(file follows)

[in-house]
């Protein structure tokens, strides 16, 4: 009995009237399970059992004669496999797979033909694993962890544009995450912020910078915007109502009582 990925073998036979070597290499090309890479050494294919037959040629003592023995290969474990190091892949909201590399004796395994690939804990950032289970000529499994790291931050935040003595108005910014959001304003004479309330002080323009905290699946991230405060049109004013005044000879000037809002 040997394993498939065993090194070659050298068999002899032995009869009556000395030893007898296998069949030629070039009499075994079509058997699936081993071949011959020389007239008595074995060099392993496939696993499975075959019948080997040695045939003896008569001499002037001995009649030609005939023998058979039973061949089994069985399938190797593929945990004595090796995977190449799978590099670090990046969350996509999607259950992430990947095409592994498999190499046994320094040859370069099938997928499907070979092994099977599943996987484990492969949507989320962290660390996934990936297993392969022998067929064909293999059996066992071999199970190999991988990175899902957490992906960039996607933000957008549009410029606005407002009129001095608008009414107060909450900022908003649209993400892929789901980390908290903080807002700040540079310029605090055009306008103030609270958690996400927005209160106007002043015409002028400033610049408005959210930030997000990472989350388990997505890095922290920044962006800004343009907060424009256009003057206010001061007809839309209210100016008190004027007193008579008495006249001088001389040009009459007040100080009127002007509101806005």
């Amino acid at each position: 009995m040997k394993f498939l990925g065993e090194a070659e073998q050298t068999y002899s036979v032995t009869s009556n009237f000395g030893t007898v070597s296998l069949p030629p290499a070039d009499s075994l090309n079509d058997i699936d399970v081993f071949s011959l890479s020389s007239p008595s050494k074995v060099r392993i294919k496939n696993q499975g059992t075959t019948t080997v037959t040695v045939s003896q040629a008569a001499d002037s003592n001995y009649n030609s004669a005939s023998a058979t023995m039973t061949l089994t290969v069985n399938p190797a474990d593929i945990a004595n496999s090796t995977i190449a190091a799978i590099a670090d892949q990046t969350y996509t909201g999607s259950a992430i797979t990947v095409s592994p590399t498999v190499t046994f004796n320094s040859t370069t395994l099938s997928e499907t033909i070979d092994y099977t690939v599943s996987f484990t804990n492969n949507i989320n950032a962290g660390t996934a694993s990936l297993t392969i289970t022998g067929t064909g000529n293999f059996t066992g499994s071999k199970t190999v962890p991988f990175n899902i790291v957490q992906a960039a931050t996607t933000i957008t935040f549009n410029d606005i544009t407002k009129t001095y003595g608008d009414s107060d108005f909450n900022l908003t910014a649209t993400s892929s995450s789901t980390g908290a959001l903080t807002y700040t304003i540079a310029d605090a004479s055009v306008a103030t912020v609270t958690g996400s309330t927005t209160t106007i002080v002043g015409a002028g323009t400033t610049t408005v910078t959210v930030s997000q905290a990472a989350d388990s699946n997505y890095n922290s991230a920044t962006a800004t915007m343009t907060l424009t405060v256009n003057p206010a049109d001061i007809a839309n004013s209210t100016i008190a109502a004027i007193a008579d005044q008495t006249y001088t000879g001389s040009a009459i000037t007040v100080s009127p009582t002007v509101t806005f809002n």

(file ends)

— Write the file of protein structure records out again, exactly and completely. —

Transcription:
[in-house]
């Protein structure tokens, strides 16, 4: 009995009237399970059992004669496999797979033909694993962890544009995450912020910078915007109502009582 990925073998036979070597290499090309890479050494294919037959040629003592023995290969474990190091892949909201590399004796395994690939804990950032289970000529499994790291931050935040003595108005910014959001304003004479309330002080323009905290699946991230405060049109004013005044000879000037809002 040997394993498939065993090194070659050298068999002899032995009869009556000395030893007898296998069949030629070039009499075994079509058997699936081993071949011959020389007239008595074995060099392993496939696993499975075959019948080997040695045939003896008569001499002037001995009649030609005939023998058979039973061949089994069985399938190797593929945990004595090796995977190449799978590099670090990046969350996509999607259950992430990947095409592994498999190499046994320094040859370069099938997928499907070979092994099977599943996987484990492969949507989320962290660390996934990936297993392969022998067929064909293999059996066992071999199970190999991988990175899902957490992906960039996607933000957008549009410029606005407002009129001095608008009414107060909450900022908003649209993400892929789901980390908290903080807002700040540079310029605090055009306008103030609270958690996400927005209160106007002043015409002028400033610049408005959210930030997000990472989350388990997505890095922290920044962006800004343009907060424009256009003057206010001061007809839309209210100016008190004027007193008579008495006249001088001389040009009459007040100080009127002007509101806005």
């Amino acid at each position: 009995m040997k394993f498939l990925g065993e090194a070659e073998q050298t068999y002899s036979v032995t009869s009556n009237f000395g030893t007898v070597s296998l069949p030629p290499a070039d009499s075994l090309n079509d058997i699936d399970v081993f071949s011959l890479s020389s007239p008595s050494k074995v060099r392993i294919k496939n696993q499975g059992t075959t019948t080997v037959t040695v045939s003896q040629a008569a001499d002037s003592n001995y009649n030609s004669a005939s023998a058979t023995m039973t061949l089994t290969v069985n399938p190797a474990d593929i945990a004595n496999s090796t995977i190449a190091a799978i590099a670090d892949q990046t969350y996509t909201g999607s259950a992430i797979t990947v095409s592994p590399t498999v190499t046994f004796n320094s040859t370069t395994l099938s997928e499907t033909i070979d092994y099977t690939v599943s996987f484990t804990n492969n949507i989320n950032a962290g660390t996934a694993s990936l297993t392969i289970t022998g067929t064909g000529n293999f059996t066992g499994s071999k199970t190999v962890p991988f990175n899902i790291v957490q992906a960039a931050t996607t933000i957008t935040f549009n410029d606005i544009t407002k009129t001095y003595g608008d009414s107060d108005f909450n900022l908003t910014a649209t993400s892929s995450s789901t980390g908290a959001l903080t807002y700040t304003i540079a310029d605090a004479s055009v306008a103030t912020v609270t958690g996400s309330t927005t209160t106007i002080v002043g015409a002028g323009t400033t610049t408005v910078t959210v930030s997000q905290a990472a989350d388990s699946n997505y890095n922290s991230a920044t962006a800004t915007m343009t907060l424009t405060v256009n003057p206010a049109d001061i007809a839309n004013s209210t100016i008190a109502a004027i007193a008579d005044q008495t006249y001088t000879g001389s040009a009459i000037t007040v100080s009127p009582t002007v509101t806005f809002n």